There are significant benefits to be had by raising the motorway speed limit to 80mph.

 

  Well that’s what we were told. We understood that industry would benefit from the reduced journey times making it and the country better off. Now campaign groups are saying that raising the motorway speed limit to 80mph will cost society as a whole an extra £1 billion a year. So who are we to believe?

The group campaigning against raising the speed limit, which is called, No to 80, is made up of the Campaign for Better Transport, Greenpeace and road safety charity Brake. What they are claiming is that it will cost the country over £62m in additional health costs to care for the casualties of the increased number of accidents that are to be expected, which would include the cost of the additional burden on the emergency services. Their claims seem to make sense.

Part of the £1 billion figure ia as a result of estimating the increased fuel costs to be £766 million. They claim there will be an additional twenty five deaths and one hundred serious injuries a year. The figure may not be right but there will inevitably be more deaths and serious injuries if the speed limit is increased. In addition to the aforementioned costs there will be substantial increase in carbon emissions.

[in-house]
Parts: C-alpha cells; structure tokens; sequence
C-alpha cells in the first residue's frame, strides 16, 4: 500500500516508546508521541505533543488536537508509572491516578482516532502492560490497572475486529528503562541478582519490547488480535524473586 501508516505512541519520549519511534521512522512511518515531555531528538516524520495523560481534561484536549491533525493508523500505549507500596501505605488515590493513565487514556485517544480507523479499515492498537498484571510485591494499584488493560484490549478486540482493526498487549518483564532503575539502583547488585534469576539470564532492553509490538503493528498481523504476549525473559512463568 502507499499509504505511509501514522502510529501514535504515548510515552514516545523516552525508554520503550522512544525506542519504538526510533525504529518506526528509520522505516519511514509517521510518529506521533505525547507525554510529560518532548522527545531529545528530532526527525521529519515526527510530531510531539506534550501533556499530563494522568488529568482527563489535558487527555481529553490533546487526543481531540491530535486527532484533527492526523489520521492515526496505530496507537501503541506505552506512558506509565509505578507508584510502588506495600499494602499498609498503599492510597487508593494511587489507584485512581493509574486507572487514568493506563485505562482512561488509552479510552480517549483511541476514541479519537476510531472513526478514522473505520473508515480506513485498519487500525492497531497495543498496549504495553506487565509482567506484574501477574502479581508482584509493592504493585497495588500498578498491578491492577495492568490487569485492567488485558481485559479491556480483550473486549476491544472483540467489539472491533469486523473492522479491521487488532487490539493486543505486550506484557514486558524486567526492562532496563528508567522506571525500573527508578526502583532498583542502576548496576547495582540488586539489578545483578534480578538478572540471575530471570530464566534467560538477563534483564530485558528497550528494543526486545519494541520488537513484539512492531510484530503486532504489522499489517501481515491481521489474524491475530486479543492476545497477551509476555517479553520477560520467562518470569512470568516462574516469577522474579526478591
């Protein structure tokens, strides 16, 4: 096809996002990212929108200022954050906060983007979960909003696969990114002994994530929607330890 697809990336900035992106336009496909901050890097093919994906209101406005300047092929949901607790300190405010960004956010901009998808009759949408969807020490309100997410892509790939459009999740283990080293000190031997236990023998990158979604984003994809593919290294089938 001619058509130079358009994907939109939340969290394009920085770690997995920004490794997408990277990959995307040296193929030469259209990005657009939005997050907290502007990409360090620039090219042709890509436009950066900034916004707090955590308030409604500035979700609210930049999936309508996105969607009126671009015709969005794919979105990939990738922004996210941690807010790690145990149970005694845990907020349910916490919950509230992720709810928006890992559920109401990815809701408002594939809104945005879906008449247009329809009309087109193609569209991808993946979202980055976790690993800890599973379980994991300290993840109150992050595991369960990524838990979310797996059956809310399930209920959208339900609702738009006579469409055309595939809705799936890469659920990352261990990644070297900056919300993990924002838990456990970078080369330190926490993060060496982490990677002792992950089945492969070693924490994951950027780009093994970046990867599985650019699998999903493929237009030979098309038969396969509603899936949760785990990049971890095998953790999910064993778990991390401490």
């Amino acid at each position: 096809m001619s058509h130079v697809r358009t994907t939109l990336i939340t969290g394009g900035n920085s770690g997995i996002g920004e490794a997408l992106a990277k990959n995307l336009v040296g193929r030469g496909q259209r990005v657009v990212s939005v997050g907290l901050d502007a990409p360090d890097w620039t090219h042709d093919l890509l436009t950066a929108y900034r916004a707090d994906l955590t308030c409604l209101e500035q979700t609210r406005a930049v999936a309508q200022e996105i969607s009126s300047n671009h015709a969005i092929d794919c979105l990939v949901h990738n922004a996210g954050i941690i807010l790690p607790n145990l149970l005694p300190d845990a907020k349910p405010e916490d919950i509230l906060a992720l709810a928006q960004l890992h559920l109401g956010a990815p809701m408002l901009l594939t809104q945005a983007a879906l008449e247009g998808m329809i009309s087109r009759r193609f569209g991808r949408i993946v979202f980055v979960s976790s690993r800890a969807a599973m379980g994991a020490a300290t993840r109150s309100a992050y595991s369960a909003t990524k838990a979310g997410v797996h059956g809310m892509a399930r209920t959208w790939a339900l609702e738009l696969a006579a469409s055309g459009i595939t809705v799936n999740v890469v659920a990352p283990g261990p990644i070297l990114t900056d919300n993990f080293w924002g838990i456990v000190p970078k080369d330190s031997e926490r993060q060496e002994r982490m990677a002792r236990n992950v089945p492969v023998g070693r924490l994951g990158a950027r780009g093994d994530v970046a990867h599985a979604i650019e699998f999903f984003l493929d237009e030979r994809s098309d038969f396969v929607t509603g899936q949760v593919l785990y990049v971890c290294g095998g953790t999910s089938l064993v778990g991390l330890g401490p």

If the aim of governments is to reduce carbon emissions then raising the speed limit on motorways seems an odd thing to do. At the moment the limit is 70 mph which many motorists stick to; with some going up to around 80 mph. If the limit is raised to 80 mph then it is quite likely that motorists who were quite happy at 70 mph will feel obliged to increase their speed and those who previously drove a 80 mph will presumably increase their speed to 90 mph. 

 Does the government accept that there will be additional road deaths and injuries but consider that the benefits outweigh the disadvantages? Would they still consider that the benefits outweigh the disadvantages, if it were a member of their own family who made up one of the number in those additional road deaths?  

 

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